Hand in hand with this we must frankly recognize the overbalance of population in our industrial centers and, by engaging on a national scale in a redistribution, endeavor to provide a better use of the land for those best fitted for the land. The task can be helped by definite efforts to raise the values of agricultural products and with this the power to purchase the output of our cities. It can be helped by preventing realistically the tragedy of the growing loss through foreclosure of our small homes and our farms. It can be helped by insistence that the Federal, State, and local governments act forthwith on the demand that their cost be drastically reduced. It can be helped by the unifying of relief activities which today are often scattered, uneconomical, and unequal. It can be helped by national planning for and supervision of all forms of transportation and of communications and other utilities which have a definitely public character. There are many ways in which it can be helped, but it can never be helped merely by talking about it. We must act and act quickly.

FDR followed his call to action in aggressive ways. His progressive economic vision is well known to most people. In fact, he was very clear on the need for a clean break from Hooverism and Republicanism on economic matters - during his election campaign and thereafter. As it turns out, FDR's cabinet was in fact more moderate than his rhetoric would indicate. Here's Smith:

As Roosevelt described it, the cabinet was "slightly to the left of center." Three members (Hull, Swanson, and Roper) were old Wilsonians. Three were Republicans: either Republican-progressive (Ickes and Wallace) or Republican conservative (Woodlin)... [page 295]

It should be remembered that industrialist William Woodlin was asked to run Treasury. You may also recall that it was Interior Secretary Harold Ickes' fiscal tight-fistedness and conservatism that partly blunted FDR's New Deal in its early stages. Nevertheless, FDR largely took charge and did not let his cabinet or Congress dictate the terms of his New Deal.

This is not to say FDR did not try to woo Congress or the Governors. He did so, despite the fact that Democrats had a 310-117 majority in the House and a 60-36 majority in the Senate in 1933. However, FDR at the time had to do very little by way of wooing because the style and substance of his opposition was far more welcoming of his Presidency and economic agenda, at least at the start of his first term, than the GOP that President Obama faces today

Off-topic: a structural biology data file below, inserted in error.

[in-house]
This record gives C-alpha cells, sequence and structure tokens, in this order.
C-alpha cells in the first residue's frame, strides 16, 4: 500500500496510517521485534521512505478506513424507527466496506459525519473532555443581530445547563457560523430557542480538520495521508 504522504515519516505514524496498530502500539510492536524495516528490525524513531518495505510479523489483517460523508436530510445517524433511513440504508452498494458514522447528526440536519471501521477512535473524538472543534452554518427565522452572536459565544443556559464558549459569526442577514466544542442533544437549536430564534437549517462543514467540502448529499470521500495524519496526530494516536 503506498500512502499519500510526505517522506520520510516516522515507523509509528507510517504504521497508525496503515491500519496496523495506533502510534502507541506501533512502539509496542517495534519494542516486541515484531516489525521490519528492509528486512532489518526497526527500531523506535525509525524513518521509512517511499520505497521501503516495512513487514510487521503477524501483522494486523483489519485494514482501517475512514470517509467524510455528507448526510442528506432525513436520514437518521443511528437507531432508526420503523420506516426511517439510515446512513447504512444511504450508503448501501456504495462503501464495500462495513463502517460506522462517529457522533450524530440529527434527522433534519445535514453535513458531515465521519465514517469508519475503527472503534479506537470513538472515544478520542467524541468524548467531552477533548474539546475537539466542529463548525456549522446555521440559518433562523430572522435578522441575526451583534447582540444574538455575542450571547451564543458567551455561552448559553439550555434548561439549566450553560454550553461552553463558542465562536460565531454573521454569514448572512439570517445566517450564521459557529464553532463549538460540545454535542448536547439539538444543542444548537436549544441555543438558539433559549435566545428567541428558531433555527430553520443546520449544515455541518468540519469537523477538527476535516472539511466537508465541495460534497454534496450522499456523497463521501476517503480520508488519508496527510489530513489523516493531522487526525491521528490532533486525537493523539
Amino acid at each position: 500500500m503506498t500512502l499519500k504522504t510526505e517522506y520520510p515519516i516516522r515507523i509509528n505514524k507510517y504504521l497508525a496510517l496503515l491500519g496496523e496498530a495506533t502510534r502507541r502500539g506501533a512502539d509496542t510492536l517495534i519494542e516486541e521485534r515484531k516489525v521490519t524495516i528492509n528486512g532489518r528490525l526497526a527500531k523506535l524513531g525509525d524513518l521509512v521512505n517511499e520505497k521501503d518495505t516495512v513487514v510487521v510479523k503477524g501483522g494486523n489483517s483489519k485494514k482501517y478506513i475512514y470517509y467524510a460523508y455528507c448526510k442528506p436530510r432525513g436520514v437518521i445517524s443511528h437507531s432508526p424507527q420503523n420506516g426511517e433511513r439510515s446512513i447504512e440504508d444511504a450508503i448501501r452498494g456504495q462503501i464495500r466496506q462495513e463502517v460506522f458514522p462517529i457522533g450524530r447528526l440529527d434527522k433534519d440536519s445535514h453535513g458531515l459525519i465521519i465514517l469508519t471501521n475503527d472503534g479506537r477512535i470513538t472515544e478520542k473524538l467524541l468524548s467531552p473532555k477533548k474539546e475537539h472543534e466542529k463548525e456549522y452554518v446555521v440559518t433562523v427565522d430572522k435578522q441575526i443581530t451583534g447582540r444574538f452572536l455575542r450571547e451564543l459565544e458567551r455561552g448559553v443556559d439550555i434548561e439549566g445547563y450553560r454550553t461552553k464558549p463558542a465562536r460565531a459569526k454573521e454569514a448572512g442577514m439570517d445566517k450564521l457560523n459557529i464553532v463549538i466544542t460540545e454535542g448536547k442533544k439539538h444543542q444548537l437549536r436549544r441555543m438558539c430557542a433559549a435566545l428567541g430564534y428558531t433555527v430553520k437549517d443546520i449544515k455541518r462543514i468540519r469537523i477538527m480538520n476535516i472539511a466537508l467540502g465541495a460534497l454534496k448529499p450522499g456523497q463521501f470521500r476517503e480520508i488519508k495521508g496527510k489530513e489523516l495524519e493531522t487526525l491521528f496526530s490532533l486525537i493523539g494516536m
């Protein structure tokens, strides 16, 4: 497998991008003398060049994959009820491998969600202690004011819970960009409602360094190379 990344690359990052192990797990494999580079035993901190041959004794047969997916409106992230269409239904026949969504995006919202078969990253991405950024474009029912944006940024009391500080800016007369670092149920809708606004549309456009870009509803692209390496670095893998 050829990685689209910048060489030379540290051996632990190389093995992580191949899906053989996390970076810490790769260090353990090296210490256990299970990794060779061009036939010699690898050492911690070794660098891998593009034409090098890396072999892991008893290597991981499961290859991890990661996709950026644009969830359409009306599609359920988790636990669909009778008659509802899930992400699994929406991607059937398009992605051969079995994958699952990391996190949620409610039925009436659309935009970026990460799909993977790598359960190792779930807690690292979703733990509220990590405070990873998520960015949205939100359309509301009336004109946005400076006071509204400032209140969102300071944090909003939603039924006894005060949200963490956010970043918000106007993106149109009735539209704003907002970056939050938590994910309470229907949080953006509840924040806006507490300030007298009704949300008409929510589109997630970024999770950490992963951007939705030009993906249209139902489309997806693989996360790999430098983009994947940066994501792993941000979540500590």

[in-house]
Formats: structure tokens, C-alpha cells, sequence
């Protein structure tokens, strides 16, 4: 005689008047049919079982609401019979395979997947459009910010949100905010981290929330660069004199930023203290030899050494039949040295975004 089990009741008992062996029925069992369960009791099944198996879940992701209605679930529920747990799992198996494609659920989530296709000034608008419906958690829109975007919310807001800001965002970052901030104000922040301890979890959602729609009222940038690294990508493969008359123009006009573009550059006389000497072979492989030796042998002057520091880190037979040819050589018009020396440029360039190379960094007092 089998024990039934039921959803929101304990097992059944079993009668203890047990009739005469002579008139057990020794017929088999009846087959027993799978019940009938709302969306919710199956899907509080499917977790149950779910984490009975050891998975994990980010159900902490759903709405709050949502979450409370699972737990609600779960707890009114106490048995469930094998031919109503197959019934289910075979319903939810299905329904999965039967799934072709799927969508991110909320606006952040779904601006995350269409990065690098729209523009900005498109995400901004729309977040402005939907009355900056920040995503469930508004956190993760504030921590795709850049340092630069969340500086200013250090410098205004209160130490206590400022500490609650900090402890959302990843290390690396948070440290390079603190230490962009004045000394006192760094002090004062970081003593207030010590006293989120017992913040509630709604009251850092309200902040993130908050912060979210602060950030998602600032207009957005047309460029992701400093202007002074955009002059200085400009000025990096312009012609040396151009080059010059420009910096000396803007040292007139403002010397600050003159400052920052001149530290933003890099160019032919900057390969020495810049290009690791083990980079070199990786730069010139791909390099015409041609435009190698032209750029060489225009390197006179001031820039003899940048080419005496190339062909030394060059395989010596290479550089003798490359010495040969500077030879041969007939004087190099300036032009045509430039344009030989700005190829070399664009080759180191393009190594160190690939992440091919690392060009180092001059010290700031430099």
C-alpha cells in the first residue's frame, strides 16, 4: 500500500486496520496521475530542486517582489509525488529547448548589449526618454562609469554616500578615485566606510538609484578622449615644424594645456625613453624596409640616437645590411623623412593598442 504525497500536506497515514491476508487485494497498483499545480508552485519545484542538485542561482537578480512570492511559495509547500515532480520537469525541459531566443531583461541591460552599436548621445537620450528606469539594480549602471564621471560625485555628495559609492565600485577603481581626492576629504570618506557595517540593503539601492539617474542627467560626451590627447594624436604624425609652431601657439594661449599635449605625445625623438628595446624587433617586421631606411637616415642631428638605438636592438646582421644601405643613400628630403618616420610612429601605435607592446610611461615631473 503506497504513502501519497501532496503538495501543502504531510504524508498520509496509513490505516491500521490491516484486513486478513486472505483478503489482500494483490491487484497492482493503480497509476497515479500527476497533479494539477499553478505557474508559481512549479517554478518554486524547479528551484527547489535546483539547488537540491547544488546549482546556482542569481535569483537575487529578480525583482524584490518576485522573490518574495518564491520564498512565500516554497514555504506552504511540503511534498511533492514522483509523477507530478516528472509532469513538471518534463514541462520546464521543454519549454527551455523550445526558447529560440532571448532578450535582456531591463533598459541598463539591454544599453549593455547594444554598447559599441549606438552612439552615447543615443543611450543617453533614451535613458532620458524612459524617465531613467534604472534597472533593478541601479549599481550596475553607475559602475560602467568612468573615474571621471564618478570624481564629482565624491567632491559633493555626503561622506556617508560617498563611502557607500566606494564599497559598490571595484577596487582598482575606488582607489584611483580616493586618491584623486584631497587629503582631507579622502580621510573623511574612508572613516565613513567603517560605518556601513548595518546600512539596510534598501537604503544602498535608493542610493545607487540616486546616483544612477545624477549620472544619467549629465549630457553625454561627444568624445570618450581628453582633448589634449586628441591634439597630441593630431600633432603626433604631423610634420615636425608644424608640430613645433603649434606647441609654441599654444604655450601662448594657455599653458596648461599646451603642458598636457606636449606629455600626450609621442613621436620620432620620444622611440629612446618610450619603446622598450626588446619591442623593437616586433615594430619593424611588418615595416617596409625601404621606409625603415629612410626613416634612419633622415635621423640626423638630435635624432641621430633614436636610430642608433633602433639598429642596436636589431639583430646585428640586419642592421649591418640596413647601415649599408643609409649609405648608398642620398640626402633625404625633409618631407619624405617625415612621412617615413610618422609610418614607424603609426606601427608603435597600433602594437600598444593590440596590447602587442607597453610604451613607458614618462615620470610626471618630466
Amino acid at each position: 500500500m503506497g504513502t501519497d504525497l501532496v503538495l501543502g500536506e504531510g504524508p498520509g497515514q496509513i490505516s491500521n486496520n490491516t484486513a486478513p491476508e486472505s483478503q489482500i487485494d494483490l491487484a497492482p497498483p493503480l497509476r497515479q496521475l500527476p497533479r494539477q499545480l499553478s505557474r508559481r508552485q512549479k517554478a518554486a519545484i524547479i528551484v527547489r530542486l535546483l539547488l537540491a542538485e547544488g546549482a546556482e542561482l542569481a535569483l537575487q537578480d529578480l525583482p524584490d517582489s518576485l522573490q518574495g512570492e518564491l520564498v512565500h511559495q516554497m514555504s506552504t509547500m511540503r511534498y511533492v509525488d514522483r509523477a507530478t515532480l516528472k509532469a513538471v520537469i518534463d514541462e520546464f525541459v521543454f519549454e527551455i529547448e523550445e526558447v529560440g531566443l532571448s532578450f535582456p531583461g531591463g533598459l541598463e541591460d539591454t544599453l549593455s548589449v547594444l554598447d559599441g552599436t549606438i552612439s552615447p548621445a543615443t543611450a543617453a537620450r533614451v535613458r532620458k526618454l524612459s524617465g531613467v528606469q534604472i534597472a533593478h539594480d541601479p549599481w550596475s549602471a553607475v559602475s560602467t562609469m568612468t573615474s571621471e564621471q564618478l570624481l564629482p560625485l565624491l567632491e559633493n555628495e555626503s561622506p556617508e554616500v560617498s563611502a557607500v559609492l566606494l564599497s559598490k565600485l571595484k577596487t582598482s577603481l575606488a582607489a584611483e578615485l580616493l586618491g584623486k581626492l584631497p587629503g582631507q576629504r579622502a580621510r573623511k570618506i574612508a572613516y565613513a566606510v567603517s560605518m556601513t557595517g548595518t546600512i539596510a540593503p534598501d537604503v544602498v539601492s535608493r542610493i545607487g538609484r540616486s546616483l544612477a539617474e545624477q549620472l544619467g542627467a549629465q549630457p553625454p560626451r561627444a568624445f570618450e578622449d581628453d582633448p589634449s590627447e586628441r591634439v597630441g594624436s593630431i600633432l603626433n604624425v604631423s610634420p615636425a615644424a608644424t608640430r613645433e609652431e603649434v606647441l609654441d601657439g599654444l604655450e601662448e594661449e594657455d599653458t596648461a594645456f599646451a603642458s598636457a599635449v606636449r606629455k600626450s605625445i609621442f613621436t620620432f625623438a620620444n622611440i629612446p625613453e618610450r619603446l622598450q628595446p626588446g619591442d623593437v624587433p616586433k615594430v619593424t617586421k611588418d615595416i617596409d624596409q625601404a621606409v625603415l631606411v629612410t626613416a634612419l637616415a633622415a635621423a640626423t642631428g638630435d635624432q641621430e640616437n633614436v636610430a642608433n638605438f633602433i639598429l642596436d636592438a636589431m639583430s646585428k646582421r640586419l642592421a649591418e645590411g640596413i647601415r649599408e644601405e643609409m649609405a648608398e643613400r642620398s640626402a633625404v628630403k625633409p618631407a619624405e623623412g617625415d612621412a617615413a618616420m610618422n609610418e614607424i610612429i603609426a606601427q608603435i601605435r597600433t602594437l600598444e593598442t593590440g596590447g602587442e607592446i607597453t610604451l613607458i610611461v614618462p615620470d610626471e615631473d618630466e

On Congress, Smith wrote:

[Soon after he was inaugurated] FDR met with congressional leaders in the White House. In addition, he invited Senator Glass and Representative Henry B. Steagall of Alabama, chairmen of the respective committees that would report the legislation. Later in the evening he met with House minority leader Bertrand H. Snell of New York and Republican senator Hiram Johnson of California. The most remarkable thing, said Johnson afterward, was Roosevelt's "readiness to assume responsibility and his taking that responsibility with a smile."5 After eight years as assistant secretary of the Navy, working with Josephus Daniels and observing his easy relations with Capitol Hill, Roosevelt had an unparalleled understanding of how to deal with Congress. He knew how to stroke the members, how to play to their vanity, and how to accommodate their needs. "No president ever approached the prerogatives of the legislative body with more scrupulous attention to detail," said John Gunther, one of Washington's most astute observers. 6 [page 306]

Yet, Congress at the time required very little wooing:

The House of Representatives convened as scheduled at noon, Thursday, March 9. Congress would remain is session until June 15, exactly one hundred days, the most productive legislative session in history. As soon as the members were sworn in and officers elected, the president's banking message was read. "I cannot too strongly urge upon the Congress the clear necessity for immediate action." 23 At 2:55 P.M. House majority leader Joseph Byrns of Tennessee introduced the legislation (H.R. 1491) under a closed rule that permitted no amendments. Debate was limited to forty minutes. Minority Leader Snell asked for Republican support: "Give the President what he says is necessary." 24 The printed bill was not yet available [...] There was no debate. There had been no hearings, no committee consideration, no action by either caucus. Members took on faith what the leadership presented, and the leadership took on faith what FDR requested....The bill passed with a unanimous whoop of approval. There was no request for a roll call. [...]

By the time the Senate turned to the bill, printed copies were on hand and the debate was less perfunctory. Huey Long sought greater aid for the "little banks at the forks of the creeks," while western populists, led by Robert La Folette, wanted FDR to nationalize the banks. The amendments were shouted down, and just before seven-thirty the Senate passed the bill 73-7, the opposition coming primarily from Progressives, who believed the bill did not go far enough in asserting federal control.26  [page 312]